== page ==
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The Alliance for Education says if the rate of graduation reaches 90 percent in three years, it will mean an increase in income of $22.3 million for those additional graduates over a ten-year period.

Utah education leaders set a goal a few years ago to raise the rate of high school graduation to 90 percent by the year 2020. It seemed audacious at the time, with graduation rates hovering at about 81 percent in 2013, but there are encouraging signs the state may very well reach that goal after an impressive investment of resources to get more kids through secondary school.

The state reported this week that the rate of graduation has increased every year in the past five, and is now up to 86 percent. Should the trend continue, the state will be graduating 89 percent of its students by 2020. Most significantly, the graduation rate has risen most among minority and low-income students. If schools and teachers have kept standards high, this is a harbinger of success in the state’s larger efforts to break up cycles of intergenerational poverty. According to a report earlier this year, the rate of graduation for kids most at risk of remaining in poverty rose from 50 percent in 2013 to 63 percent in 2016. These numbers paint a picture of continuing optimism and may potentially lend validation to various initiatives aimed in recent years at helping kids through the public school pipeline.

An example can be found at Cyprus High School, where the graduation rate jumped 11 percent between 2016 and 2017. While the school’s principal says there is no “secret sauce,” the school has done much to improve its recipe for keeping students engaged. For example, it has rearranged bus schedules to give kids flexibility if they need additional classroom or study time. When a student is identified as at risk to miss graduation, special lesson plans are put in place.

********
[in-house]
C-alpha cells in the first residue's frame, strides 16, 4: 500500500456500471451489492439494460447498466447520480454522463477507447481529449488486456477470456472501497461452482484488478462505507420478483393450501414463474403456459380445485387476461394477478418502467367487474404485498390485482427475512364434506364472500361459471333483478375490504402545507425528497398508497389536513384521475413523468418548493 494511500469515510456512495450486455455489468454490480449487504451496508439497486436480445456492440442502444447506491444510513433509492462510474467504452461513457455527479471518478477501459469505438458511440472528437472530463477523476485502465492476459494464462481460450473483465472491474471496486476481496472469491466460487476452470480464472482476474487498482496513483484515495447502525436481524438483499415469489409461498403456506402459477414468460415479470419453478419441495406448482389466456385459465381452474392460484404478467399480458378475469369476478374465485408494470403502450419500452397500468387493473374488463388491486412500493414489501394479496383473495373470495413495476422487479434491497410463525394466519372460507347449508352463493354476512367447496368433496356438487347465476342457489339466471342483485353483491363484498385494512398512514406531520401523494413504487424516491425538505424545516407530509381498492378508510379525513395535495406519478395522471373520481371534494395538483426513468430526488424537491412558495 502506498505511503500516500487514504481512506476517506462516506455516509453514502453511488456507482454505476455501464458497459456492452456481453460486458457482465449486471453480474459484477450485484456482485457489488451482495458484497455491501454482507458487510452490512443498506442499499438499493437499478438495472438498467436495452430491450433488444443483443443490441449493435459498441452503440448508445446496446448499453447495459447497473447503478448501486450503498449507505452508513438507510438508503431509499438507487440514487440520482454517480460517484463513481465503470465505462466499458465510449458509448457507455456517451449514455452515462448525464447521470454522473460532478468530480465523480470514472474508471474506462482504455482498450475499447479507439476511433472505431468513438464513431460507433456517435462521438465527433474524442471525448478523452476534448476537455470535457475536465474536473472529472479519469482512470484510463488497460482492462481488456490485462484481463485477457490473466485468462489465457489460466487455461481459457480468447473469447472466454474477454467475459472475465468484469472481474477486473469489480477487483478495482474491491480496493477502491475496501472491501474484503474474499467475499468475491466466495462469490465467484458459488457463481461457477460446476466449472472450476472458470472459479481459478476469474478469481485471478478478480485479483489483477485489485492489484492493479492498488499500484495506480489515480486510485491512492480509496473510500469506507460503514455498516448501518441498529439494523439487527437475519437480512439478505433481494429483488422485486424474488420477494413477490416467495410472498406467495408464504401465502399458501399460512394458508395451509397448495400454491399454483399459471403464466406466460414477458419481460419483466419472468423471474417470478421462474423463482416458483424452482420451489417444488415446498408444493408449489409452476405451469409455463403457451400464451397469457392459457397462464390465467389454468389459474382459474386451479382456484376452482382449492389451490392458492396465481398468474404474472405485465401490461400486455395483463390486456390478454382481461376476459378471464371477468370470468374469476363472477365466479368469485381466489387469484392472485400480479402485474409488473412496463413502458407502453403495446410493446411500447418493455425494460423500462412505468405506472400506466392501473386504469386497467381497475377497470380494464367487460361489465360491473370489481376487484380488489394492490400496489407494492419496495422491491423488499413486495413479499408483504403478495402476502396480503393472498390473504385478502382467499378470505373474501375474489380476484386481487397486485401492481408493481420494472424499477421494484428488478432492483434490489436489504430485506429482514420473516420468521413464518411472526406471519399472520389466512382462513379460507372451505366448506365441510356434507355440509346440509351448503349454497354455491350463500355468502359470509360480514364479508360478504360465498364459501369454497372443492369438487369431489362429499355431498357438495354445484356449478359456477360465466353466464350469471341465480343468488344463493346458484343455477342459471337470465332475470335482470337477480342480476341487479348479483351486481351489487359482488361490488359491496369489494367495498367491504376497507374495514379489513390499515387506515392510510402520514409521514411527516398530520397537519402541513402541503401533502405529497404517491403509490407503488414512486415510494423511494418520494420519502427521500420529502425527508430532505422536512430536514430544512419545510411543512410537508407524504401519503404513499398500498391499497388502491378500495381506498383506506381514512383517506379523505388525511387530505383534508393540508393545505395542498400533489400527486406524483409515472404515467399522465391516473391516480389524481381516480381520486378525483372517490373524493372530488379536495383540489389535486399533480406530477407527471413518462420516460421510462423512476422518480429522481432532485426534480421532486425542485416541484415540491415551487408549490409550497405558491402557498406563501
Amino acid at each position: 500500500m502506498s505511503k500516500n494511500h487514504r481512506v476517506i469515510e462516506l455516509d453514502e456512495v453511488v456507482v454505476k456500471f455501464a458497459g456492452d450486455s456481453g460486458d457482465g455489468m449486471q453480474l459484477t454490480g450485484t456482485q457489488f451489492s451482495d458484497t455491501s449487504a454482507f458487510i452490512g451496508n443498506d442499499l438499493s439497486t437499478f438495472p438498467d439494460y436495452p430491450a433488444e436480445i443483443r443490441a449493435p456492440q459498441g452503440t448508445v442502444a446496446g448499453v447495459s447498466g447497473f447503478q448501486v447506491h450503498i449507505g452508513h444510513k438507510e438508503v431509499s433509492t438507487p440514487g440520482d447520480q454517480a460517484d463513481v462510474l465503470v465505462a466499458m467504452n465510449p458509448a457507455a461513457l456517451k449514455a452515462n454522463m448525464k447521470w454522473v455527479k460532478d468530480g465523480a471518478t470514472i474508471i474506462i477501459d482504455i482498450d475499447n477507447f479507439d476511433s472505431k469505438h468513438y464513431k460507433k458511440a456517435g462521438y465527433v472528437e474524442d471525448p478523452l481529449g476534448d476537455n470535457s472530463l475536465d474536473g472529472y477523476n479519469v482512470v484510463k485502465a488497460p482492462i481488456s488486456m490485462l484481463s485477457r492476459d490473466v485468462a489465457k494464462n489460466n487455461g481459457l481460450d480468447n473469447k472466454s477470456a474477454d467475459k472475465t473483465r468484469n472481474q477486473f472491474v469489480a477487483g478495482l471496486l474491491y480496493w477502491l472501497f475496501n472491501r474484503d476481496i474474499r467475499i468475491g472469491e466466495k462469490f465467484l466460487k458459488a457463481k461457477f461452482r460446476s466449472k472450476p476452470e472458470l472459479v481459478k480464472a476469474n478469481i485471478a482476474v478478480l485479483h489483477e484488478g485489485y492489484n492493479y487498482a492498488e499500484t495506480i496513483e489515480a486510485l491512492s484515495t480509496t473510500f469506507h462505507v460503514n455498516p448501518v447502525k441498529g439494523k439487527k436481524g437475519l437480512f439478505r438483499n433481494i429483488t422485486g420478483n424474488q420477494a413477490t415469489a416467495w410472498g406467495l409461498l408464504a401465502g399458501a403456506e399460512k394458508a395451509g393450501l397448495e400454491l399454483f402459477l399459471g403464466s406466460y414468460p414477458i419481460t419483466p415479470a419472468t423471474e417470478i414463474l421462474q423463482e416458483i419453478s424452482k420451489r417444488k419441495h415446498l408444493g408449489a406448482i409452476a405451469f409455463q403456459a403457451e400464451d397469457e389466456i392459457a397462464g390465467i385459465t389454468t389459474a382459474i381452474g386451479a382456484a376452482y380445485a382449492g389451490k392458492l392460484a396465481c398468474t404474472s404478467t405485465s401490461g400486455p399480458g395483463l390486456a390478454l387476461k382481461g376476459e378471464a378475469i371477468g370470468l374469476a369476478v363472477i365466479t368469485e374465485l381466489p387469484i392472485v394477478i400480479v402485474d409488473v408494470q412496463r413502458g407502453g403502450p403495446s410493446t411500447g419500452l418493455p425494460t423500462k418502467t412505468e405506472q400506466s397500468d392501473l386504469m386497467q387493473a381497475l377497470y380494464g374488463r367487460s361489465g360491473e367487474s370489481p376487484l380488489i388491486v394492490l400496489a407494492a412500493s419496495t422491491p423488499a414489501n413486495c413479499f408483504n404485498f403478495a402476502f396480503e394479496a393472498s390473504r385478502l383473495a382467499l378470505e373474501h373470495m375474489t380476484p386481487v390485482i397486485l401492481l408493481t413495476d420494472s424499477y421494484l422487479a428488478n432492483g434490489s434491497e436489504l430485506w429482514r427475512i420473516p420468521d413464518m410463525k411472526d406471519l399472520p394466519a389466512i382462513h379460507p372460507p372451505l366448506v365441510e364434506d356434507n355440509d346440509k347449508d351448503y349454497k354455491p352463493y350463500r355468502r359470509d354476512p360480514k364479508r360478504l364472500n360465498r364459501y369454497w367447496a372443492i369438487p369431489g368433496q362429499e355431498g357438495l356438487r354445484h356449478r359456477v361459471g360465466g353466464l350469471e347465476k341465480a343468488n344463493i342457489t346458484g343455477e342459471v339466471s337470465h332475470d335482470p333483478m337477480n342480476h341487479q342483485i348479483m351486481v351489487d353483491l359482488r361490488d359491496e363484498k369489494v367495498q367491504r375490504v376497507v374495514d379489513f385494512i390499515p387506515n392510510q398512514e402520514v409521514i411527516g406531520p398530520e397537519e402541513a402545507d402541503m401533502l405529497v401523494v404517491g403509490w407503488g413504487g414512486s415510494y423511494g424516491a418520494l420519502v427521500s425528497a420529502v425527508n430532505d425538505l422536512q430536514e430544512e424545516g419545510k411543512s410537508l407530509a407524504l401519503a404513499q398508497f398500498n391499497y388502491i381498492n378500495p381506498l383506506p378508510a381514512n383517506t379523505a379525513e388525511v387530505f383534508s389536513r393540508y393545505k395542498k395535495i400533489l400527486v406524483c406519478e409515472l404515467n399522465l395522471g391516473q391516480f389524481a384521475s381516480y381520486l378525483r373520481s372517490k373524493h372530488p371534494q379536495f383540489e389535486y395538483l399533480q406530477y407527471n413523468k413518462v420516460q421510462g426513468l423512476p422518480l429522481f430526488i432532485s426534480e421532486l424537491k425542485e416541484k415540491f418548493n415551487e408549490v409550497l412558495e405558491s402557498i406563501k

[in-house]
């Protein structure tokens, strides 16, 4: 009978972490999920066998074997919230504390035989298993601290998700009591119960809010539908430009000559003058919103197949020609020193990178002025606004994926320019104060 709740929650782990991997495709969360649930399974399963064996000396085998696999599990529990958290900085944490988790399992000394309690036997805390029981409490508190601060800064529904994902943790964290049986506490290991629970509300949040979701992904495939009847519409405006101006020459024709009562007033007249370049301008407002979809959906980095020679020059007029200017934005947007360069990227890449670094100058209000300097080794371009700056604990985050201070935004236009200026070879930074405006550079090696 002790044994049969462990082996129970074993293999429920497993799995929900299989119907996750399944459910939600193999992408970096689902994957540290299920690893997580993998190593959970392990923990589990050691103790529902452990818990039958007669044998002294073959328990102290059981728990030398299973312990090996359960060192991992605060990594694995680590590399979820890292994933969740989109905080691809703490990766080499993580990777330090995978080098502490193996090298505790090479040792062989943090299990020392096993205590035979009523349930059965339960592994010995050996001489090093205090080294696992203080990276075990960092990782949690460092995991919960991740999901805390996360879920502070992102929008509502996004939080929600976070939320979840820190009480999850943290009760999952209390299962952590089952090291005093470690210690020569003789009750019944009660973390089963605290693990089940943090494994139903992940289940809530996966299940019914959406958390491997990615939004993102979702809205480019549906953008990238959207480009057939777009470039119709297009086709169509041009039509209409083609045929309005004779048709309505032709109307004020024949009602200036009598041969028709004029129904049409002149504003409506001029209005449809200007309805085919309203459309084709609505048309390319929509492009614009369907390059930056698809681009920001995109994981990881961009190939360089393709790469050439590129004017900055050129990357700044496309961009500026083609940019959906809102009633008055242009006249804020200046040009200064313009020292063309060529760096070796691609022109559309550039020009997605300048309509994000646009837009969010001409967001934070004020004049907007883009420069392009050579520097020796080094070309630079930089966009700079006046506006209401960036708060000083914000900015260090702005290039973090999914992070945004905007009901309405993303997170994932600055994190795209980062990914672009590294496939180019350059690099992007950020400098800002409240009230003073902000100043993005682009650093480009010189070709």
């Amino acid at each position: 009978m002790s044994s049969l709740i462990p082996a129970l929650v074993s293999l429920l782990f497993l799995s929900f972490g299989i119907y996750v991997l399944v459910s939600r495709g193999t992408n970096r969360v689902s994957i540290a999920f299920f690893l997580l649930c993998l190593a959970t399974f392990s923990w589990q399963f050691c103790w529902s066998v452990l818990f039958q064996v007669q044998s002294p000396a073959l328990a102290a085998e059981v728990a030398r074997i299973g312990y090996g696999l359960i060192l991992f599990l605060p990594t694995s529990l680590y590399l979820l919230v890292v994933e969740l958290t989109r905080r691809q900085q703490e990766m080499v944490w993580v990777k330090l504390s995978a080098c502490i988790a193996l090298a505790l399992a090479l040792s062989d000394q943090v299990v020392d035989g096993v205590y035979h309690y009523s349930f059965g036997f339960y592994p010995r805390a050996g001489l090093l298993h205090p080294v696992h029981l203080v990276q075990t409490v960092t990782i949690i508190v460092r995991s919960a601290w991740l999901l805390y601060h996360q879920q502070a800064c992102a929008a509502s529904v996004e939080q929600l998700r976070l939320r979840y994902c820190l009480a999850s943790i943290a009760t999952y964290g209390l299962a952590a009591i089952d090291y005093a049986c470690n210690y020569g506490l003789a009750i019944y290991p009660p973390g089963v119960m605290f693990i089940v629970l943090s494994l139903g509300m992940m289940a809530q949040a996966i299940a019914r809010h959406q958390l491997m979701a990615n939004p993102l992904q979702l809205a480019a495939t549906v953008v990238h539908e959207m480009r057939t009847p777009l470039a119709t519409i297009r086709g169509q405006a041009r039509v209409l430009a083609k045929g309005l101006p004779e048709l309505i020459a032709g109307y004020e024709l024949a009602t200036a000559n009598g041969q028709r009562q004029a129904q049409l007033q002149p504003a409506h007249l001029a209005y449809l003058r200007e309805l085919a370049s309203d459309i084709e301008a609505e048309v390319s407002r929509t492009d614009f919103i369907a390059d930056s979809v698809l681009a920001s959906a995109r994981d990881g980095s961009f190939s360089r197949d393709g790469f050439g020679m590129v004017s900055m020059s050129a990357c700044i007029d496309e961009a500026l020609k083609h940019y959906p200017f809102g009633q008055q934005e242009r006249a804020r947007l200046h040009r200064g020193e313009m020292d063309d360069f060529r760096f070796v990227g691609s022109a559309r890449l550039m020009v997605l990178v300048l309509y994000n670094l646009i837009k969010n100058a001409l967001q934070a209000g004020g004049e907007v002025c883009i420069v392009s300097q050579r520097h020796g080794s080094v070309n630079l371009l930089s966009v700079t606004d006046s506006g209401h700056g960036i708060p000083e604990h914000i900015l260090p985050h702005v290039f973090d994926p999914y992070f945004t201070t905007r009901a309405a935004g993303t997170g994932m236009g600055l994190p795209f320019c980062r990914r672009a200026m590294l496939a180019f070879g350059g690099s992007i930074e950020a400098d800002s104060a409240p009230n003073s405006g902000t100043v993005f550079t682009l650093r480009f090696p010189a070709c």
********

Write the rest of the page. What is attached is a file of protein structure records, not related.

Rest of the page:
A similar focus on the problem resulted in the Provo School District creating a “twilight school” program, holding sessions between 3 and 5 p.m. for struggling students. The district also offers incentives for kids to attend summer classes to move ahead toward graduation, and it has created an “early warning system” to bring attention to students who may be lagging, and administrators hold monthly meetings to assess progress. These measures may account for the fact that the graduation rate in the Provo School District rose 6 percent last year.

Overall, the largest gains in the rates of completion statewide have come in the category of minority students. In the Salt Lake City School District, where more than half of students belong to minority groups, graduation rates are up 3 percent year-to-year. In the Ogden district, which is majority-Latino, rates are up 7 percent. Statewide, graduation rates among Latino students rose 3 percent last year.

The social and economic impacts of higher graduation levels can be substantial. Studies show students who fail to complete high school are more likely to fall out of step with society. They are more likely to engage in criminal behavior and become reliant on welfare assistance. Those who graduate, however, contribute significantly to the state’s economy. Acknowledging that correlation is not necessarily causation, the Alliance for Education says if the rate of graduation reaches 90 percent in three years, it will mean an increase in income of $22.3 million for those additional graduates over a 10-year period.

Utah's public schools appear to be increasingly capable of meeting ambitious goals and seeing improvement in important metrics like graduation rates when policy objectives are clearly stated, and when they receive buy-in from boardrooms to individual classrooms.